We are able to murder other humans, it's what sets us apart from most animals (only some primates, mostly chimpanzees, are also capable of willingly killing someone). A lion can kill a gazelle, of course, but it won't be murder. It's survival and both the predator and the prey know their place. And that might be where 'evil' starts, once killing isn't for survival any longer.

So, what other faces does evil have?

It can look ugly and beautiful, it can come from the highest and the lowliest places around. A serial killer might live in the slums or in a villa, it doesn't make a difference when it comes to the evil in his work - although it may make a difference to how he does it.

Cain slew Abel, the bible tells us. (And only very few people can name the third son that must have existed, as Cain is not the father of all mankind - it's Seth.) This is the first murder, the first real evil done outside paradise.

What happened to Cain afterwards? He was not killed himself, but exiled and marked. And this is where our idea about murderers being recognizable somehow comes from. Cain was marked, so that everyone could recognize him as the killer of his brother - and they were not allowed to kill him. He was to be left alive and could start his own family. (Although details are sketchy as to where he found a woman to have children with - Adam and Eve being the only other humans on earth.)

The modern killers are not marked. There is no face of evil. Quite often they look harmless. They behave harmless. It's only the moment the mask of normalcy falls, the moment the weapon is raised and the victim's life is about to end, that the monster jumps out of its closet.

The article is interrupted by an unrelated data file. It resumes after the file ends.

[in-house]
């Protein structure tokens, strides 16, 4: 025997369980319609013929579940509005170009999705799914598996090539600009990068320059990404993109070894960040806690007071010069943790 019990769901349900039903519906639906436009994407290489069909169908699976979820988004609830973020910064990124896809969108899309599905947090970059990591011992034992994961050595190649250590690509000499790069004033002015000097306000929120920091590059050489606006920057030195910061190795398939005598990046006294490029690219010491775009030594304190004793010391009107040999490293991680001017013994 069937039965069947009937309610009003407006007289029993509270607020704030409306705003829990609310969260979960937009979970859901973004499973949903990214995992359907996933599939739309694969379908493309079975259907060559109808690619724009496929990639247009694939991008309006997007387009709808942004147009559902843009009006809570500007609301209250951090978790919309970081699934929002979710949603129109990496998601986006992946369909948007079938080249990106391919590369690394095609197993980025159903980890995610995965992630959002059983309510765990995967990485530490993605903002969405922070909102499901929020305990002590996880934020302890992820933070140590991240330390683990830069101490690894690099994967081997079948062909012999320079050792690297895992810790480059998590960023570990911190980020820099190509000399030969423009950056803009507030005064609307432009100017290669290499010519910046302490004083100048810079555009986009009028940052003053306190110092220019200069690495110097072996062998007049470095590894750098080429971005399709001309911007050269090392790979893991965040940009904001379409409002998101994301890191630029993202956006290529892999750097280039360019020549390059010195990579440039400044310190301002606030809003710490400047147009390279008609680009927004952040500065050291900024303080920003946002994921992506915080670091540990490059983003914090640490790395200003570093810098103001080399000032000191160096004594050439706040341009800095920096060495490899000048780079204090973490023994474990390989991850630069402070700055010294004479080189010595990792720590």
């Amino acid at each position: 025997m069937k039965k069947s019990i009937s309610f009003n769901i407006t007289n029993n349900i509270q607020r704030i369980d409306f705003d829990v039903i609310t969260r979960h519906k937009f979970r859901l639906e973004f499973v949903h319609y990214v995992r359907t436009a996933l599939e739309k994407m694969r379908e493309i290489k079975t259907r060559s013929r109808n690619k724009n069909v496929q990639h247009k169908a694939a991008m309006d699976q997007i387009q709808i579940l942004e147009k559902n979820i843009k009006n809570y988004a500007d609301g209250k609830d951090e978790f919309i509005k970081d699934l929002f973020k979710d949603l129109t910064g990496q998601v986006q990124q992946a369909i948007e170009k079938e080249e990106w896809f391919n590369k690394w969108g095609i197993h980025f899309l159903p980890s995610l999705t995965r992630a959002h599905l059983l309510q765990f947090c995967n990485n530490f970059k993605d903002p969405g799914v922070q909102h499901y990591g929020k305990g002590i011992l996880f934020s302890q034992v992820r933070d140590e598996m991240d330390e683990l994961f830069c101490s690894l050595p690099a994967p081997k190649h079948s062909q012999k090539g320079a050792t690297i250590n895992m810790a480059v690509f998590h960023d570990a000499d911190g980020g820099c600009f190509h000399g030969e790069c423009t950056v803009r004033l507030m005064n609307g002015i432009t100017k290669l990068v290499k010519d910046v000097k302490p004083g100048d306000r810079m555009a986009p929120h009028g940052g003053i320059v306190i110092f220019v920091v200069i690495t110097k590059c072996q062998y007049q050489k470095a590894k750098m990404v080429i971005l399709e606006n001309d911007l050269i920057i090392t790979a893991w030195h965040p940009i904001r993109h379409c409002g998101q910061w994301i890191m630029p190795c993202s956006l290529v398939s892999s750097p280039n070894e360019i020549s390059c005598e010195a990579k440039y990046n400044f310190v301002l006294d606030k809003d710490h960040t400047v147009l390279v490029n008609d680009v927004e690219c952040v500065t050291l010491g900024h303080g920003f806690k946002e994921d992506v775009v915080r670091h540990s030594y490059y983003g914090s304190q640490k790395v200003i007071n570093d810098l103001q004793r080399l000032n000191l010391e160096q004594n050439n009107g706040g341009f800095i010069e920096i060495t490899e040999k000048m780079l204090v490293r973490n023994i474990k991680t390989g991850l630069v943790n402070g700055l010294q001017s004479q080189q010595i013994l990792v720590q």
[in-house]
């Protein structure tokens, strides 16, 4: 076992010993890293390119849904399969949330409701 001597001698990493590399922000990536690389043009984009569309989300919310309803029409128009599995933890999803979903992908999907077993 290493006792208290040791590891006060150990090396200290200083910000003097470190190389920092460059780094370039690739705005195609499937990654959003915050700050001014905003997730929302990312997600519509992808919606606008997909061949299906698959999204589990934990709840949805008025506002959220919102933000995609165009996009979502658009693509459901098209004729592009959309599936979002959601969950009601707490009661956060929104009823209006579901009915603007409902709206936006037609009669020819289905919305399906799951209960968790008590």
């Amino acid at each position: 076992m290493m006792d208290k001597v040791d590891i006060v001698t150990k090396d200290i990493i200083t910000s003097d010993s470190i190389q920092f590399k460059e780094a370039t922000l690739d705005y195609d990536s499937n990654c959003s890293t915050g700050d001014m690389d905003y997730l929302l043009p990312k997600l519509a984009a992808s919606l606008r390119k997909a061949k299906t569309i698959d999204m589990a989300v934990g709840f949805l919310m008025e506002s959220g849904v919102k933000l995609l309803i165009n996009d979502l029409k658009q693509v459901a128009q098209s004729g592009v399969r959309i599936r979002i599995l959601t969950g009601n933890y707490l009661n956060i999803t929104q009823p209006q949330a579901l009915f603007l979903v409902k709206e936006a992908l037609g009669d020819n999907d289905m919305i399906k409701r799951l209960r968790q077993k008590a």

But then, why do people commit evil? Why are there mass murderers out there and serial killers? Why are there rapists? Why do some people revel in destroying other people, physically or mentally?

That is the real problem in the whole discussion about evil, the real problem in writing such stories. What makes those people tick? Can you be raised to become a killer? That's what happens in "The Mephisto Club". Can a family's bloodline contain such evil and produce killers? That's what happens in "Body Double" (also by Tess Gerritsen).

In essence, the question might be: Is there a natural born killer or are killers made?

There is no answer to this question. Or rather, there are two: Killers are born and made. It depends on your idea of mankind which is true.

Evil can come from outside - most victims of the serial killers of past, present and future have not (or will not have) deserved their fate. Evil often comes from inside, one sin, one guilt growing until it destroys the being or makes it destroy others. Evil can be a seed already planted in a child, making it grow into a killer. And it can be instilled into a child, turning innocence into blood lust.

Evil has many faces - Satan, Lucifer, Seth (not the third son of Adam and Eve, but an Egyptian god of war) are just some of them. Some might count Loki among them (but the gods of the Norse mythology are neither completely good nor completely evil). Ahriman surely is one of them (and the Persian philosophy of Zarathustra is the first one centred around a good god and an evil one). And everywhere throughout mythology and religion there are many, many others, because humans always saw that the evil was among them, that murder and crime were to be found among them.

There is no such thing as the face of evil. And it has as many faces as there are humans around, because everyone of us could be evil.